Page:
Charges have been laid against the master of the APL England, which lost about fifty containers off the coast of Sydney. The offences relate to pollution and/or damage of the Australian marine environment as a result of poor cargo loading.
The Singapore-flagged ship of 5780 TEU lost its cargo on Sunday 24 May after it had temporarily lost propulsion on rough seas southeast of Sydney. The crew finally managed to restore propulsion and to reach the port of Brisbane. In addition to the approximately fifty containers lost, another 74 were damaged.
On 28 May, Australia’s Maritime Safety Authority (AMSA) announced the container ship had been temporarily detained in Brisbane, Australia. Inspections by the port authorities on board the ship had shown that there were flaws in the lashing systems, including corroded fastening points. This was followed up by an announcement that charges had been laid against the ship’s master. If found guilty, he risks a fine that could exceed 300,000 US dollars.
AMSA General Manager Operations Allan Schwartz said laying charges against the ship’s master was not undertaken lightly. ‘This and other incidents remind us of the important role the ship’s master has in ensuring the ships that ply our waters are operated safely and do not damage our marine environment.’
He adds that these ‘actions should not detract from the responsibility of the ship owner APL Singapore, insurer Steamship Mutual, and operator ANL who remain accountable for remediation of any impacts of this incident.’
Violation of Solas
According to Schwartz, the investigation findings so far ‘constitute a clear breach of a requirement under SOLAS (International Convention for the Safety of Life at Sea) to ensure that a ship and its equipment are maintained so as not to present a risk to the safety of the ship itself or anyone on board the ship.’
According to the authority, the ship shall remain detained until the deficiencies have been rectified by the owner and operator of the ship. The results of the inspection will be taken into account in the ongoing investigation into the circumstances of the AMSA accident.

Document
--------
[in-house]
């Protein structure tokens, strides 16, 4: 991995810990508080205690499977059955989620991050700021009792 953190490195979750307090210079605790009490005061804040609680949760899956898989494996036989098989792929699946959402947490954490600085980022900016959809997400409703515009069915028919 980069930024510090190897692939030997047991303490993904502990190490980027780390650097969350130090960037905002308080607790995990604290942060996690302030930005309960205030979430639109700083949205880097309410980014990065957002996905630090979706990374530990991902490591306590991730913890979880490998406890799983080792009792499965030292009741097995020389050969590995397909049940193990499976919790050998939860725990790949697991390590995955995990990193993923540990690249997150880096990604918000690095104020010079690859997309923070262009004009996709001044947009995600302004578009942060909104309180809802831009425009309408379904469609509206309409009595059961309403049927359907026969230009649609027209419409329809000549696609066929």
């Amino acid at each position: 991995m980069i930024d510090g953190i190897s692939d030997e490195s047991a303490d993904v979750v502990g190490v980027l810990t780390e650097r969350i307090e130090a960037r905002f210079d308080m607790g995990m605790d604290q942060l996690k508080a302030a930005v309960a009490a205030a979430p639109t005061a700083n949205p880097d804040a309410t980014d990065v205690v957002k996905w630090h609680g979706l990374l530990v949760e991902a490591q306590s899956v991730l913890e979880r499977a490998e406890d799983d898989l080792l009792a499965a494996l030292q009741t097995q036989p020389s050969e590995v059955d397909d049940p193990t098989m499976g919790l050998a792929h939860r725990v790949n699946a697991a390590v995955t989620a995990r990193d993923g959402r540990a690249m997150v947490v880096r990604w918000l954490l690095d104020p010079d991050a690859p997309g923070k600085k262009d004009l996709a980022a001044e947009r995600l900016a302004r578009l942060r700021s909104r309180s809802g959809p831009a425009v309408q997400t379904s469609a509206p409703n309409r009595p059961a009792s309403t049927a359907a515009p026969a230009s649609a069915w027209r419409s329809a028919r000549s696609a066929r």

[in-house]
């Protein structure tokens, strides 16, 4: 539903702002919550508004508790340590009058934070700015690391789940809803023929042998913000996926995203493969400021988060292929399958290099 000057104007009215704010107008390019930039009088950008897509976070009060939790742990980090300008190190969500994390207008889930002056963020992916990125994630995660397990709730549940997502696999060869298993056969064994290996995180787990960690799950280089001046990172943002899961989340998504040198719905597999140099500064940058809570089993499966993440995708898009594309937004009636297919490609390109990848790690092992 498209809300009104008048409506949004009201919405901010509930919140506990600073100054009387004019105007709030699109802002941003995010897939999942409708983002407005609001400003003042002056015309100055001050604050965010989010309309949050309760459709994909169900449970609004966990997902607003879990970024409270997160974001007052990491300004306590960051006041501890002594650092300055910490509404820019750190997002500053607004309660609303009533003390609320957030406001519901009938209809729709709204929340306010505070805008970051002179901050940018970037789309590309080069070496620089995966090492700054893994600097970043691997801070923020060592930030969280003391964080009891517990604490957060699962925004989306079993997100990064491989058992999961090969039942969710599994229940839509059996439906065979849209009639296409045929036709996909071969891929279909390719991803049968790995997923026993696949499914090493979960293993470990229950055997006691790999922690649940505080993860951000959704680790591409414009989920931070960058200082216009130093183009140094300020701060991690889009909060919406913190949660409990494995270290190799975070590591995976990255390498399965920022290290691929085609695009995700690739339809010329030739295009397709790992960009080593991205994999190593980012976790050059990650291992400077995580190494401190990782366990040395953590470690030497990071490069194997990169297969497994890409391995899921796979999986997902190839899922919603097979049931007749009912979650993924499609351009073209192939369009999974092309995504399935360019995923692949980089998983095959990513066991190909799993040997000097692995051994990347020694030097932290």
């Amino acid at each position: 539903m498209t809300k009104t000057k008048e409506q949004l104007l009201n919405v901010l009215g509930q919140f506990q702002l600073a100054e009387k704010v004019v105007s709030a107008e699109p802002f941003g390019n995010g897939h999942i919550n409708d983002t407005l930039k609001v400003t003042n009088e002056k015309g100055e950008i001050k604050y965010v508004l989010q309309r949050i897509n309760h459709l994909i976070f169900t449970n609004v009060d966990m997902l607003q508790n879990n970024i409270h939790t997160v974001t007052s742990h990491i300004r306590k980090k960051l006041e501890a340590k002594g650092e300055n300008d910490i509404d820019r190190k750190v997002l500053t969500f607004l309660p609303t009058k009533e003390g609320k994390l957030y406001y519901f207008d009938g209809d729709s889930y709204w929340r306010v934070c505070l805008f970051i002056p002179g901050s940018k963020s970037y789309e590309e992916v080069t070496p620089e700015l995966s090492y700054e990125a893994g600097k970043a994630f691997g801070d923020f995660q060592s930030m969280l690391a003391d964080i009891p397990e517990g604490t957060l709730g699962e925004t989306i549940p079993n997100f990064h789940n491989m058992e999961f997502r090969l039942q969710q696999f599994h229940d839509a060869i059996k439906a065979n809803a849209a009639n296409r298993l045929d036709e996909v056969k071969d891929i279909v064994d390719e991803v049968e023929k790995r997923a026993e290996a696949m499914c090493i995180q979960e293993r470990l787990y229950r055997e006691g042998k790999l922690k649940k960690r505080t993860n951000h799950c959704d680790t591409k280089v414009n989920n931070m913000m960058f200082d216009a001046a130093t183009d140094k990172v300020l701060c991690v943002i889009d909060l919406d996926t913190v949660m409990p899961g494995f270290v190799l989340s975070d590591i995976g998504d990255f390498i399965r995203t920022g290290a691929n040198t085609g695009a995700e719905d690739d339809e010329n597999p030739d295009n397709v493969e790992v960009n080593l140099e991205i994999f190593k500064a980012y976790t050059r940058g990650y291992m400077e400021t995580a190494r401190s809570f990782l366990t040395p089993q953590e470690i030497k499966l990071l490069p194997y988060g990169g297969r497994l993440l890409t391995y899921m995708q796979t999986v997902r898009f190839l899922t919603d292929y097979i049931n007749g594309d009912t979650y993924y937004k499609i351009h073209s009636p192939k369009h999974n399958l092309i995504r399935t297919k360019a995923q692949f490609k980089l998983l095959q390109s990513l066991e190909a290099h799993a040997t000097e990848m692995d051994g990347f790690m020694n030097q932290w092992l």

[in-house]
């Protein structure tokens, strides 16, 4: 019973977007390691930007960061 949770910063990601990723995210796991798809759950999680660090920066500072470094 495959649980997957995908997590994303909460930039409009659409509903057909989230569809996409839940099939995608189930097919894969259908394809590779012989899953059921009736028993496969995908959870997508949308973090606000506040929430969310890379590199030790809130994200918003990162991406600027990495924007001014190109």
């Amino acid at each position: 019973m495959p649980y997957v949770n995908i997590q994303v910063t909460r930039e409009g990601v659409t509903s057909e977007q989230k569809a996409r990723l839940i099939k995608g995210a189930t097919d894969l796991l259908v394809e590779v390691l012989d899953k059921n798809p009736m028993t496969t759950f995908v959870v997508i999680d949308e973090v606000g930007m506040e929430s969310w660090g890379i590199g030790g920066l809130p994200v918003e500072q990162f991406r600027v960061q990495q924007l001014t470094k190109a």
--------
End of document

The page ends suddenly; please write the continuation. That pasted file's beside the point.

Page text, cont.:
‘While we do not want to pre-empt the outcomes of that investigation, it is already clear that the risk of this container loss occurring could have been reduced,’ says Schwartz.
AMSA conducted an aerial survey on Wednesday to locate the ship’s cargo. During this search, five containers were found, four of which were locked together. Some of the contents have now been washed ashore on the coastline of the Australian state of New South Wales. It mainly concerns medical equipment and mouth caps.
ANL has engaged contractors to undertake shoreline clean-up and retrieve some of the floating containers this week. Although welcomed by Schwartz, he expects the impacts of this incident ‘could take months, if not years to remediate.’
Because of this AMSA has placed an additional requirement on the owner of the ship under the Protection of the Seas Act, which must be met before the ship will be released from detention. Schwartz: ‘This action seeks financial security from the insurers in the order of 22 million US dollars. This provides a commitment that they will remediate all impacts of this incident. That 22 million covers estimated costs including that of a clean-up.’
This is the second time that the APL England has lost containers off the coast of Australia. The first time was in 2016, when 37 containers went ashore in the Great Australian Bight, south of the Australian mainland.